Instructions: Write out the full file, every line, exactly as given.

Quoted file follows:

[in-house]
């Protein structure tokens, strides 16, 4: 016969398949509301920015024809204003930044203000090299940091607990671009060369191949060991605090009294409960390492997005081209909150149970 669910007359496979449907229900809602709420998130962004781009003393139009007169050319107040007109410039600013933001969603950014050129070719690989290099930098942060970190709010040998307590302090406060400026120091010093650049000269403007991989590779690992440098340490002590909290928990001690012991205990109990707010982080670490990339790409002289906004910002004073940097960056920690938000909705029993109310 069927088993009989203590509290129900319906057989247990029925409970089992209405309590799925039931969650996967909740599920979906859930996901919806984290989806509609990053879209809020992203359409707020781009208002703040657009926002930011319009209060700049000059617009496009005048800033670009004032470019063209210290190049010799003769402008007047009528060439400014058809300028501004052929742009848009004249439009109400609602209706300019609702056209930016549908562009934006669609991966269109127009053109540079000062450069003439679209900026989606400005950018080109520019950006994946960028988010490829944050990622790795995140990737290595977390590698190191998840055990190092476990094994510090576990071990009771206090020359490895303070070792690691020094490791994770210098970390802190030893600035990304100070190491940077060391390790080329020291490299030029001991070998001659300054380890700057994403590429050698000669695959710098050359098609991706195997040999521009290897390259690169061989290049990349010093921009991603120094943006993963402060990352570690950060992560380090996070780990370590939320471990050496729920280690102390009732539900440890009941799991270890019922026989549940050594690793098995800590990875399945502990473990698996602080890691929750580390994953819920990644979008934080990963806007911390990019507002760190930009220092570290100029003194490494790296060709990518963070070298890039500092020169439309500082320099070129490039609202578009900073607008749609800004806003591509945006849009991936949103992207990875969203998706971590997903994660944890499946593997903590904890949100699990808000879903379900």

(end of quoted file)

[in-house]
């Protein structure tokens, strides 16, 4: 016969398949509301920015024809204003930044203000090299940091607990671009060369191949060991605090009294409960390492997005081209909150149970 669910007359496979449907229900809602709420998130962004781009003393139009007169050319107040007109410039600013933001969603950014050129070719690989290099930098942060970190709010040998307590302090406060400026120091010093650049000269403007991989590779690992440098340490002590909290928990001690012991205990109990707010982080670490990339790409002289906004910002004073940097960056920690938000909705029993109310 069927088993009989203590509290129900319906057989247990029925409970089992209405309590799925039931969650996967909740599920979906859930996901919806984290989806509609990053879209809020992203359409707020781009208002703040657009926002930011319009209060700049000059617009496009005048800033670009004032470019063209210290190049010799003769402008007047009528060439400014058809300028501004052929742009848009004249439009109400609602209706300019609702056209930016549908562009934006669609991966269109127009053109540079000062450069003439679209900026989606400005950018080109520019950006994946960028988010490829944050990622790795995140990737290595977390590698190191998840055990190092476990094994510090576990071990009771206090020359490895303070070792690691020094490791994770210098970390802190030893600035990304100070190491940077060391390790080329020291490299030029001991070998001659300054380890700057994403590429050698000669695959710098050359098609991706195997040999521009290897390259690169061989290049990349010093921009991603120094943006993963402060990352570690950060992560380090996070780990370590939320471990050496729920280690102390009732539900440890009941799991270890019922026989549940050594690793098995800590990875399945502990473990698996602080890691929750580390994953819920990644979008934080990963806007911390990019507002760190930009220092570290100029003194490494790296060709990518963070070298890039500092020169439309500082320099070129490039609202578009900073607008749609800004806003591509945006849009991936949103992207990875969203998706971590997903994660944890499946593997903590904890949100699990808000879903379900």